When I am delivering my presentation design course a lot of people tell me that they would love to develop their design skills but that they are ‘not really that creative’. As I have mentioned before, I find this quite amusing as I am not really that creative myself. Some people are born with flair, but most of us have to work at developing their design skills. It certainly doesn’t come naturally to me.
About eighteen months ago I enrolled in a Bachelor of Graphic Design course so that I could develop my design skills. Since then I have struggled through the course, one subject at a time, and I must say it’s not talent or good results that makes me continue, just dogged perseverance and an unwillingness to give up or give in. I’m not sure if I am improving or becoming more creative, but I am learning a lot and I think that putting the principles into practice must surely pay off in the long run. At the rate I’m going, I’ll be studying for the next ten years or until I think I have a good enough grasp on the subject matter to forge ahead under my own steam.
What I have noticed since I started the course is that I’m a lot more tuned in to design. I notice colours and patterns. I appreciate beautiful packaging, I admire wine labels and linger over well designed websites. I see a lot more beauty around me and I think that’s a good thing.
I think one of the tricks to being creative is to develop an appreciation of what works and to be able to articulate why something works, rather than just liking it. My design course has helped me do that by introducing me to the rules and principles of the craft. Writing this blog has also provided me with the opportunity to share some of the things I’m learning about.
I would be very interested to know what you think about creativity. Do you have any thoughts on this topic or are there any topics that you think I should be writing about? I’d love to hear from you.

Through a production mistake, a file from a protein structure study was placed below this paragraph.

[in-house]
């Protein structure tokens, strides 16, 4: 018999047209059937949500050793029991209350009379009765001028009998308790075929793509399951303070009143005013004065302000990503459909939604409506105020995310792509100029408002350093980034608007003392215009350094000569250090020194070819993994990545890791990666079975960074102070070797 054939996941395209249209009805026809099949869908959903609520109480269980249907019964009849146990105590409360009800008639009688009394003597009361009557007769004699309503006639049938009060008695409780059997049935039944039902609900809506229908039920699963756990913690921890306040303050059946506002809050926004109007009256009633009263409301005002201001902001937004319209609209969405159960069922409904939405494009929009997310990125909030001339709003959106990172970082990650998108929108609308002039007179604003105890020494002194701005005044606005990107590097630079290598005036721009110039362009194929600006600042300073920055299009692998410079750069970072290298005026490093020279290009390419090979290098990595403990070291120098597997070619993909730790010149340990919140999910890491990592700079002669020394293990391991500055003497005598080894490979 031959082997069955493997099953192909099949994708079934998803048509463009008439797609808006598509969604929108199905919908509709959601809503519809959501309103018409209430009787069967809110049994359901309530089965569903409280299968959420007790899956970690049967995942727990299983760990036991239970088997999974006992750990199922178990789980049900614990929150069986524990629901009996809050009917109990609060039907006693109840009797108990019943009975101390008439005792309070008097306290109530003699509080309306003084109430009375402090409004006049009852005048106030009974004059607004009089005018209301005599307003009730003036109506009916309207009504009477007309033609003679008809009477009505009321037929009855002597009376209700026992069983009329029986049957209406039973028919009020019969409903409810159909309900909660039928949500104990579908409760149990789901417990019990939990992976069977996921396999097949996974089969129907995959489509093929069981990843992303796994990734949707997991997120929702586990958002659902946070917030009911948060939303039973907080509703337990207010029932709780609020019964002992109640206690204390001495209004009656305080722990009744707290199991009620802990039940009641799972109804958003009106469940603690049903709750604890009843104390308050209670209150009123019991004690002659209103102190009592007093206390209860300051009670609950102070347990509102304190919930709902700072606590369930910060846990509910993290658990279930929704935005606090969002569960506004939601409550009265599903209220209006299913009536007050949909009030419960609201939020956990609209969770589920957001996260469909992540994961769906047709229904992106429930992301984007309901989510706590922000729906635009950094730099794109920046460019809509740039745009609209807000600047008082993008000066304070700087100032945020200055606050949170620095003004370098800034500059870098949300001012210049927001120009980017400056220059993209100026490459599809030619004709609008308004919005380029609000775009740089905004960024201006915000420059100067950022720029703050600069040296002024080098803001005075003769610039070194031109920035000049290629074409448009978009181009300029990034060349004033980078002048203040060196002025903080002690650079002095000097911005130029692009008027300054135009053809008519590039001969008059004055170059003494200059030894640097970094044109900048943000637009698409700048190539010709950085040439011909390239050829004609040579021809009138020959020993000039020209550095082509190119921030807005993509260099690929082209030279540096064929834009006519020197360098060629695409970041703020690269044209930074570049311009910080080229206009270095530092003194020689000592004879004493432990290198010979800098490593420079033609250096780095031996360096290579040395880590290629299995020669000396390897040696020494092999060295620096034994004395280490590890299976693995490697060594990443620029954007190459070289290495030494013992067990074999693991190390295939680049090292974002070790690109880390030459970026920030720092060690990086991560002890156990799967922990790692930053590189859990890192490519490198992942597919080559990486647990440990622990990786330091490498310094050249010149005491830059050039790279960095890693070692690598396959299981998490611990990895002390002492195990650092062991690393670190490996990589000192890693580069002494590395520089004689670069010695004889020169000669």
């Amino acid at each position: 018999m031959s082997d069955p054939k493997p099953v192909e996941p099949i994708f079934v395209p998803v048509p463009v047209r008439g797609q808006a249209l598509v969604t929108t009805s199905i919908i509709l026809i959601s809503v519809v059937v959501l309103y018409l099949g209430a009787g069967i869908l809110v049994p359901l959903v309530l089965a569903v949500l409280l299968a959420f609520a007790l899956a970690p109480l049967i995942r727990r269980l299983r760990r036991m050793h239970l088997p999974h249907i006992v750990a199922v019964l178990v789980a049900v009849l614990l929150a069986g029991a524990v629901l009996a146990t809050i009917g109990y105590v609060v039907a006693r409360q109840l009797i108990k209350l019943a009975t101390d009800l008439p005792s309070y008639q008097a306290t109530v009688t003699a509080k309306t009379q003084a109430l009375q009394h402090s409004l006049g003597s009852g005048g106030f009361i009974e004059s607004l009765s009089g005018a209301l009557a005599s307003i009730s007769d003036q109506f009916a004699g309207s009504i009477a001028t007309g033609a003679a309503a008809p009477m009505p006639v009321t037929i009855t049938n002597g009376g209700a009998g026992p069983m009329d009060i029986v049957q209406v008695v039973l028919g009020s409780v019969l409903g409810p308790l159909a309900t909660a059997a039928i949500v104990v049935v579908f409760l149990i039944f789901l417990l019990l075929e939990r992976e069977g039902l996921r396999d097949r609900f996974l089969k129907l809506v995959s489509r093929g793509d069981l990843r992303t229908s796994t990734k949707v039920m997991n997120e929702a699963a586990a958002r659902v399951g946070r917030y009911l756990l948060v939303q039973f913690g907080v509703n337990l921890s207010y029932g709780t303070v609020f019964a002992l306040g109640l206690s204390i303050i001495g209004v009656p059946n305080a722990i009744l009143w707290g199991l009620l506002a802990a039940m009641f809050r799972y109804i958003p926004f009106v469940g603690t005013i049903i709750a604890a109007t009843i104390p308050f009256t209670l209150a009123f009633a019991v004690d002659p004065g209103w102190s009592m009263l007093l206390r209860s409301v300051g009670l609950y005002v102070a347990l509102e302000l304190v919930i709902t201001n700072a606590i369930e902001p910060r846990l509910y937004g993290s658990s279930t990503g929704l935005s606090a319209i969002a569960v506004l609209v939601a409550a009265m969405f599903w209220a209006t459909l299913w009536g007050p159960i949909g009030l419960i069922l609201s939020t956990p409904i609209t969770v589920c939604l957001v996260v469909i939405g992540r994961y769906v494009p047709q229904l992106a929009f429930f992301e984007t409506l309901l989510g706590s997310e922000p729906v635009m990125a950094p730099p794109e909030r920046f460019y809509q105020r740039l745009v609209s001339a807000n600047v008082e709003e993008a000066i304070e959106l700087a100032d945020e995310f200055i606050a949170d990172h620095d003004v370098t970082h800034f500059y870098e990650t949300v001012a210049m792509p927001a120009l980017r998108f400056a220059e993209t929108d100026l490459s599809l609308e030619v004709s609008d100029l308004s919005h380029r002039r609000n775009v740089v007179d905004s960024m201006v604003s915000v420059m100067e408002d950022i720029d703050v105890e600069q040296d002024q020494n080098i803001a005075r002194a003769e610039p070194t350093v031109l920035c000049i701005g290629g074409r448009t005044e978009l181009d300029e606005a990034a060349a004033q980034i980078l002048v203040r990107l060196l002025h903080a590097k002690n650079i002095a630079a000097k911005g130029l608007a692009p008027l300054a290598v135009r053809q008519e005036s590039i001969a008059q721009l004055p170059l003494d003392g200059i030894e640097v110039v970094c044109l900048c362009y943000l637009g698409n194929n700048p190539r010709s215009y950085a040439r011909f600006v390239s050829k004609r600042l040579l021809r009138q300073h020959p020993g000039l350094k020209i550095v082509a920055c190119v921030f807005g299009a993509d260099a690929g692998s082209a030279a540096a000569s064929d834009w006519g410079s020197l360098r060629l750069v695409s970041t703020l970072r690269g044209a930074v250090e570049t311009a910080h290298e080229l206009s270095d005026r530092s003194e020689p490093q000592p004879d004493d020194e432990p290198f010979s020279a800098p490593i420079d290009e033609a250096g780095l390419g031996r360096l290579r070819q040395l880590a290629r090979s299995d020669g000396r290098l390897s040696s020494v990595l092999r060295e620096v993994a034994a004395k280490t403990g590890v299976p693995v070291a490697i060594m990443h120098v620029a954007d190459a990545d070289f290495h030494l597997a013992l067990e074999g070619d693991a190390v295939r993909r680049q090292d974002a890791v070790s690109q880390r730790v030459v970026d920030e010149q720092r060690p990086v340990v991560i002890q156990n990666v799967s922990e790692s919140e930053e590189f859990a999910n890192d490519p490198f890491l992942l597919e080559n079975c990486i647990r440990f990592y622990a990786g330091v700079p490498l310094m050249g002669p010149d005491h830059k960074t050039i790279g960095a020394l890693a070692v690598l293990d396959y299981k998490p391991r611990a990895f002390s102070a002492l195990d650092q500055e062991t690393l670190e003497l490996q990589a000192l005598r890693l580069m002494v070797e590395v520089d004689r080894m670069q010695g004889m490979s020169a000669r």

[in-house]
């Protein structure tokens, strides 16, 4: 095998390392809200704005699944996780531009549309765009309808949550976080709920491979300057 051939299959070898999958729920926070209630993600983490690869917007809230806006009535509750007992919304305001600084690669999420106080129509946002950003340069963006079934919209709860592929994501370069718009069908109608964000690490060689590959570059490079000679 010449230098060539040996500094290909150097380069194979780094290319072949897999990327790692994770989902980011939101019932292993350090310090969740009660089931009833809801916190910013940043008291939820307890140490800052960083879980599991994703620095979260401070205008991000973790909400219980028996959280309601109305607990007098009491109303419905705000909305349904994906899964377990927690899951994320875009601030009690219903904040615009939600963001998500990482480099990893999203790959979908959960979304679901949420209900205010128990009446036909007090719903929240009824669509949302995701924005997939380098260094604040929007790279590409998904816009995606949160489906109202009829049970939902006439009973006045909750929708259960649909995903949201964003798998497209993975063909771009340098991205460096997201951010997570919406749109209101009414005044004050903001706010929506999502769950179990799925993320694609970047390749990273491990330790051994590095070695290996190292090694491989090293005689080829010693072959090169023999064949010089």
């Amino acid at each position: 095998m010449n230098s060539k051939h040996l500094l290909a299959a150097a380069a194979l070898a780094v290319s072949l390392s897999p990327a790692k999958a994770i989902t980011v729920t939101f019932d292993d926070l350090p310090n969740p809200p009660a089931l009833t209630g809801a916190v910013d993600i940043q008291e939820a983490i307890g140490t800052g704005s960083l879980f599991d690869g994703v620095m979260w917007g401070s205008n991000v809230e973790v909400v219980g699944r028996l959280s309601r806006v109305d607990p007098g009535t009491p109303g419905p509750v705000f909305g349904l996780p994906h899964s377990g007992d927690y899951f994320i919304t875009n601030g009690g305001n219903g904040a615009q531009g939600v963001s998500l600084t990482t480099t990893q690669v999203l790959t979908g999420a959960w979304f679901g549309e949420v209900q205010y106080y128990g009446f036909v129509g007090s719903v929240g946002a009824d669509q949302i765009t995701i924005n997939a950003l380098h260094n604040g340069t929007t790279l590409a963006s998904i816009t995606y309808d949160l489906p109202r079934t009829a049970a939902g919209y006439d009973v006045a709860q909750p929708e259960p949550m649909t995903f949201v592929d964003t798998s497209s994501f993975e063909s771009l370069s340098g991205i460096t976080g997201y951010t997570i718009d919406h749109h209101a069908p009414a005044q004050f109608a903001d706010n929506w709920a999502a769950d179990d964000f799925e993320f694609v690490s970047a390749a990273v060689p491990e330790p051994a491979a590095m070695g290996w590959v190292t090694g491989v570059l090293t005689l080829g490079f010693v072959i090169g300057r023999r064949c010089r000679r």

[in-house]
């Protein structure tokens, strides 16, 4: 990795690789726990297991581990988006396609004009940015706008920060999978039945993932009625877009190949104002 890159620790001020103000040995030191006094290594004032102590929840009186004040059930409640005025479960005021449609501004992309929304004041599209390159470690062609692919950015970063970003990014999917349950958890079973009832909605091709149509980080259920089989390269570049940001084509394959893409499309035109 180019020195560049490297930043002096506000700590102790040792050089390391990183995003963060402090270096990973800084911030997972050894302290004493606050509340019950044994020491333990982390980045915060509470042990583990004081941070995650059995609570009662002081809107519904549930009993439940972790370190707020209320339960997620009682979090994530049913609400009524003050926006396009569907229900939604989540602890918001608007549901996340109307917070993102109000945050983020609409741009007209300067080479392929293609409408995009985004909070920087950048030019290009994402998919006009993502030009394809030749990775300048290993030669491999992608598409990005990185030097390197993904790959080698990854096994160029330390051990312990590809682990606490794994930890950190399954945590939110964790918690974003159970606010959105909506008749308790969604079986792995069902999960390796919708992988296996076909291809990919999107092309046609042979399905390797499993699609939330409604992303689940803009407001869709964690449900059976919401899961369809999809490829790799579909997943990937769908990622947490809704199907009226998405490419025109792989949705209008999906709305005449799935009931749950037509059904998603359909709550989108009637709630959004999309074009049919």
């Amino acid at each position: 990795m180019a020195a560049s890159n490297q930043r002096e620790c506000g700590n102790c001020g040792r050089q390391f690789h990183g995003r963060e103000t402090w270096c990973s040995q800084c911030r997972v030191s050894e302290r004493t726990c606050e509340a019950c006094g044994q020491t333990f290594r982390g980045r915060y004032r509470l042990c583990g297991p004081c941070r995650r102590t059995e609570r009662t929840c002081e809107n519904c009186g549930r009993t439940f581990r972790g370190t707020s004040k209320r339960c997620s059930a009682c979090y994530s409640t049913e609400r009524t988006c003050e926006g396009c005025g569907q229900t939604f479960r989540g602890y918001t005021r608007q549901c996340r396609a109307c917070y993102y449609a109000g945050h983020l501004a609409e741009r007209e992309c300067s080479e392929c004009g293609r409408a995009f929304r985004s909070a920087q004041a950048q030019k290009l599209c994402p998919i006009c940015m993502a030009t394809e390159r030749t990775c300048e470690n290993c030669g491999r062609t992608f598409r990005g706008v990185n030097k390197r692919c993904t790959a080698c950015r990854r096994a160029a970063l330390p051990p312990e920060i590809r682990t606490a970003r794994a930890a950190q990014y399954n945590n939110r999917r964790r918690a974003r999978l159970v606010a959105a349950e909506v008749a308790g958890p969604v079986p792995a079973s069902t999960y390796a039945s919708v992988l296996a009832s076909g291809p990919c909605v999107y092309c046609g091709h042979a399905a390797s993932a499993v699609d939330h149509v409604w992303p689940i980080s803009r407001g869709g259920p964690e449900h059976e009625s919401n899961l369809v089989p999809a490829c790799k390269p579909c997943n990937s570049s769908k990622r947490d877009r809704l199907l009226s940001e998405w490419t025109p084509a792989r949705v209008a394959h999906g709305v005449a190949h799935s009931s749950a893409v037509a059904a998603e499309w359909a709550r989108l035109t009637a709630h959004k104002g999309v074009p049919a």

4 thoughts on “Not really that creative”
I am sitting at my study window admiring the newly blooming pink roses, the kangaroo paws just about to burst into flower and the hibiscus with its lime green new foliage. The garden was hardly “designed” – more just a happening, but it is certainly pleasing to the eye, mine at least. Nature has so much to teach us.
You are completely right. Everything you ever wanted to know about design is all there in nature. I must admit that I have developed quite an interest in this since I started noticing colours and patterns more. There is a beautiful book called “Design by Nature” which I might talk about in more depth when I get a chance.
Thanks for taking the time to comment, I really appreciate it.
Hi Jimmy and thanks so much for taking the time to respond.
I agree with your comments that the culture of the university has a big influence on the way students are taught to think about design. I had not really considered that before. The course that I am enrolled in is delivered by a university that caters to mainly to young people and also to people in the defence forces (and the spouses of people in the defence forces) who would like to attend a big city university but are stuck in a country town. The academic staff are mostly visual artists and although they are pretty good, they do focus on the artistic aspects of design which, as you may have gathered, is not my forte. I notice from reading your blog that you are also studying. How do you find the course you are doing?
I like your blog, by the way!
I think design courses vary so much from school to school, with the differing approaches creating very different designers.
My university is very much a business and engineered focussed one and the design school produces more entrepeneurs than out-and-out designers. Due to the subjectiveness of design, along with the age and level of most students, the culture of the university/course has a great bearing on the designers it creates; whether that be artistic, creative, ‘real world’, scientific, strategic etc.